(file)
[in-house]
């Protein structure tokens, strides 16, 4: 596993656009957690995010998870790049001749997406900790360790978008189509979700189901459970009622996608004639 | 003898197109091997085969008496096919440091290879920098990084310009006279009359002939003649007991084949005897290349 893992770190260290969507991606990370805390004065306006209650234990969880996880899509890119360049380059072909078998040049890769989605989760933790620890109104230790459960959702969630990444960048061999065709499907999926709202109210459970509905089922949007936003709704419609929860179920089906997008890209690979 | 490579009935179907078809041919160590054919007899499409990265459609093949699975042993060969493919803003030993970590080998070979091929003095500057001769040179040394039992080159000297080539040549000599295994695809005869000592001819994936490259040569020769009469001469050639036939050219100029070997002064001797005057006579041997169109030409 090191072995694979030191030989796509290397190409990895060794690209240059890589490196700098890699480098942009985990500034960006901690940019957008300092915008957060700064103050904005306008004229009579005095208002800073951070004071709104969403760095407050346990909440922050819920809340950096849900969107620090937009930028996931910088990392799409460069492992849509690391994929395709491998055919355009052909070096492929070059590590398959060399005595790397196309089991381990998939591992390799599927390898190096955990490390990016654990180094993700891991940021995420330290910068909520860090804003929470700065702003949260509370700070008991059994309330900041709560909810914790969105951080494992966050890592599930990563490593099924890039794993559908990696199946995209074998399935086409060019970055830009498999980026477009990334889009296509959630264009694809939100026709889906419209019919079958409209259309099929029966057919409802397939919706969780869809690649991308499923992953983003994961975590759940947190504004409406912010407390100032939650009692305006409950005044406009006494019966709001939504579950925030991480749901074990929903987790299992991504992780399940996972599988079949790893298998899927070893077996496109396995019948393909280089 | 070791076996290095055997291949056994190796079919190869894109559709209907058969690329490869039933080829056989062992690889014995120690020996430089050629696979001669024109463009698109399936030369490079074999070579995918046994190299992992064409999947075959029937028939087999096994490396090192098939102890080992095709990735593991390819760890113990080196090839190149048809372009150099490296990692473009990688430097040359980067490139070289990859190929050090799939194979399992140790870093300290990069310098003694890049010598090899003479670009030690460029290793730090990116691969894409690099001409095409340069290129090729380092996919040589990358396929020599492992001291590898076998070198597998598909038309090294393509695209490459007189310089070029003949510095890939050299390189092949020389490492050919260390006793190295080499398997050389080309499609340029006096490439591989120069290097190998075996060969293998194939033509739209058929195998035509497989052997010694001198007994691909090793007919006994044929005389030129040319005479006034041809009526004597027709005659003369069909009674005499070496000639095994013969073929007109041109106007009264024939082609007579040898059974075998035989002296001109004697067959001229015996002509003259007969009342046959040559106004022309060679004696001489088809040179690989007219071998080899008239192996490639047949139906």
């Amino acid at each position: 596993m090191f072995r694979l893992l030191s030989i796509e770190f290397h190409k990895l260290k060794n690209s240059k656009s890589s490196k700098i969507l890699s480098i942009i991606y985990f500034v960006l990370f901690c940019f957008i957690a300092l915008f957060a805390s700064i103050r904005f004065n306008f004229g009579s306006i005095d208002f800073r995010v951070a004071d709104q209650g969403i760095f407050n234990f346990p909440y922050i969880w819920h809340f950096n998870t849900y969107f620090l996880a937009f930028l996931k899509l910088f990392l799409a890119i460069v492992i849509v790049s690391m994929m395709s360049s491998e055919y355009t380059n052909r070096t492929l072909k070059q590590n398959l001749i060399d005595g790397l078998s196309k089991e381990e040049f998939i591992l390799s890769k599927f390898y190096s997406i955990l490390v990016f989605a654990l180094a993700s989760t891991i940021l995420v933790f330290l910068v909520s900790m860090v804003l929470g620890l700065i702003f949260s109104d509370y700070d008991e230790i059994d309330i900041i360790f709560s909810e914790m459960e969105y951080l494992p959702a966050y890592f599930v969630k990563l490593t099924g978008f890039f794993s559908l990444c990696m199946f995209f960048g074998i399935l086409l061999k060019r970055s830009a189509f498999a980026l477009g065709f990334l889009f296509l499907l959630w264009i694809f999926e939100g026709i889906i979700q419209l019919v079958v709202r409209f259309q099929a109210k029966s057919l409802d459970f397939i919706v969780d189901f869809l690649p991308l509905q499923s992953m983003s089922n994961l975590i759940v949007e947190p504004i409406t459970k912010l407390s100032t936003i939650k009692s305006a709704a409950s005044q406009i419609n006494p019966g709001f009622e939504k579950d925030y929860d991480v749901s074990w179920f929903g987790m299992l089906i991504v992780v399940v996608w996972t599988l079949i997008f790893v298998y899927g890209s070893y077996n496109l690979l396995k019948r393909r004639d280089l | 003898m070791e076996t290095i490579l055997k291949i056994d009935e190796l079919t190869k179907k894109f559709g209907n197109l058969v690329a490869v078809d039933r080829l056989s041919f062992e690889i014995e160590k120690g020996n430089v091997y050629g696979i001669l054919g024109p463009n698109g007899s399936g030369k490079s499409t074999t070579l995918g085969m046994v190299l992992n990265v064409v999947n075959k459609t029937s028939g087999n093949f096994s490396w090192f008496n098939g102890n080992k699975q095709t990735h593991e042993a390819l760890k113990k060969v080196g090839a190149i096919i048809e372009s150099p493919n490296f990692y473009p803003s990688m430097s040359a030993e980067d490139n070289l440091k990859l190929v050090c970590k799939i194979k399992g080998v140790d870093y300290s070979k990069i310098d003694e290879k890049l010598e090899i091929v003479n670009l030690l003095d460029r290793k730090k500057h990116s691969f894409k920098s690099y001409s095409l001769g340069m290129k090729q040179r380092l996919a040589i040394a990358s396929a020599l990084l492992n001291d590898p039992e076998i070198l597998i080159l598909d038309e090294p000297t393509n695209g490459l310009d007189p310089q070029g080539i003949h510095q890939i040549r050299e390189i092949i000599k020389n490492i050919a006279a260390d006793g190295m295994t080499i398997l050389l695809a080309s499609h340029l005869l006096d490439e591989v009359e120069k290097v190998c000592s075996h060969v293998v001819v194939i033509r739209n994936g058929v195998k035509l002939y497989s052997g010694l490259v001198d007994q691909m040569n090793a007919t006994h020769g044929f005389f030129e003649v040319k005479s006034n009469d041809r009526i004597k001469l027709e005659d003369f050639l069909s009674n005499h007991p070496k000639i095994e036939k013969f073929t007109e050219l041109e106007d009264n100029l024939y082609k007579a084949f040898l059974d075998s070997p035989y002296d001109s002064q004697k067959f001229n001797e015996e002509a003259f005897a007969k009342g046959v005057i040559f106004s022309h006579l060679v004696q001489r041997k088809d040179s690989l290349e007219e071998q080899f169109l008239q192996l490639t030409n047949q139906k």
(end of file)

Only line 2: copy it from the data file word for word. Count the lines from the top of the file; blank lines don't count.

């Protein structure tokens, strides 16, 4: 596993656009957690995010998870790049001749997406900790360790978008189509979700189901459970009622996608004639 | 003898197109091997085969008496096919440091290879920098990084310009006279009359002939003649007991084949005897290349 893992770190260290969507991606990370805390004065306006209650234990969880996880899509890119360049380059072909078998040049890769989605989760933790620890109104230790459960959702969630990444960048061999065709499907999926709202109210459970509905089922949007936003709704419609929860179920089906997008890209690979 | 490579009935179907078809041919160590054919007899499409990265459609093949699975042993060969493919803003030993970590080998070979091929003095500057001769040179040394039992080159000297080539040549000599295994695809005869000592001819994936490259040569020769009469001469050639036939050219100029070997002064001797005057006579041997169109030409 090191072995694979030191030989796509290397190409990895060794690209240059890589490196700098890699480098942009985990500034960006901690940019957008300092915008957060700064103050904005306008004229009579005095208002800073951070004071709104969403760095407050346990909440922050819920809340950096849900969107620090937009930028996931910088990392799409460069492992849509690391994929395709491998055919355009052909070096492929070059590590398959060399005595790397196309089991381990998939591992390799599927390898190096955990490390990016654990180094993700891991940021995420330290910068909520860090804003929470700065702003949260509370700070008991059994309330900041709560909810914790969105951080494992966050890592599930990563490593099924890039794993559908990696199946995209074998399935086409060019970055830009498999980026477009990334889009296509959630264009694809939100026709889906419209019919079958409209259309099929029966057919409802397939919706969780869809690649991308499923992953983003994961975590759940947190504004409406912010407390100032939650009692305006409950005044406009006494019966709001939504579950925030991480749901074990929903987790299992991504992780399940996972599988079949790893298998899927070893077996496109396995019948393909280089 | 070791076996290095055997291949056994190796079919190869894109559709209907058969690329490869039933080829056989062992690889014995120690020996430089050629696979001669024109463009698109399936030369490079074999070579995918046994190299992992064409999947075959029937028939087999096994490396090192098939102890080992095709990735593991390819760890113990080196090839190149048809372009150099490296990692473009990688430097040359980067490139070289990859190929050090799939194979399992140790870093300290990069310098003694890049010598090899003479670009030690460029290793730090990116691969894409690099001409095409340069290129090729380092996919040589990358396929020599492992001291590898076998070198597998598909038309090294393509695209490459007189310089070029003949510095890939050299390189092949020389490492050919260390006793190295080499398997050389080309499609340029006096490439591989120069290097190998075996060969293998194939033509739209058929195998035509497989052997010694001198007994691909090793007919006994044929005389030129040319005479006034041809009526004597027709005659003369069909009674005499070496000639095994013969073929007109041109106007009264024939082609007579040898059974075998035989002296001109004697067959001229015996002509003259007969009342046959040559106004022309060679004696001489088809040179690989007219071998080899008239192996490639047949139906």